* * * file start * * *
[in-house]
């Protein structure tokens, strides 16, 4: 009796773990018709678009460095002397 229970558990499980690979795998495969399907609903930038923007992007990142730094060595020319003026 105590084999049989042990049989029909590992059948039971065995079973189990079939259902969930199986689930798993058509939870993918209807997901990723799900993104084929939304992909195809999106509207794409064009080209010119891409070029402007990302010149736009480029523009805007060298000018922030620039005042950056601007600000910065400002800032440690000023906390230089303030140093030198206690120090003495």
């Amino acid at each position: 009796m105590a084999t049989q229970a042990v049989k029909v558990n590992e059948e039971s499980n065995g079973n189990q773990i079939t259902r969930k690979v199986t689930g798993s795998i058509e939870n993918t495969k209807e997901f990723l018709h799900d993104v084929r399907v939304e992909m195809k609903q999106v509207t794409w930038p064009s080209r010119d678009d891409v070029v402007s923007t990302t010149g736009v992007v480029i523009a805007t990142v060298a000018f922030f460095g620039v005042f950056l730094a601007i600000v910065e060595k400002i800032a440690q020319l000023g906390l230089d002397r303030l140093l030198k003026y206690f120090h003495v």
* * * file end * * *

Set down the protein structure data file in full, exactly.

[in-house]
């Protein structure tokens, strides 16, 4: 009796773990018709678009460095002397 229970558990499980690979795998495969399907609903930038923007992007990142730094060595020319003026 105590084999049989042990049989029909590992059948039971065995079973189990079939259902969930199986689930798993058509939870993918209807997901990723799900993104084929939304992909195809999106509207794409064009080209010119891409070029402007990302010149736009480029523009805007060298000018922030620039005042950056601007600000910065400002800032440690000023906390230089303030140093030198206690120090003495």
């Amino acid at each position: 009796m105590a084999t049989q229970a042990v049989k029909v558990n590992e059948e039971s499980n065995g079973n189990q773990i079939t259902r969930k690979v199986t689930g798993s795998i058509e939870n993918t495969k209807e997901f990723l018709h799900d993104v084929r399907v939304e992909m195809k609903q999106v509207t794409w930038p064009s080209r010119d678009d891409v070029v402007s923007t990302t010149g736009v992007v480029i523009a805007t990142v060298a000018f922030f460095g620039v005042f950056l730094a601007i600000v910065e060595k400002i800032a440690q020319l000023g906390l230089d002397r303030l140093l030198k003026y206690f120090h003495v």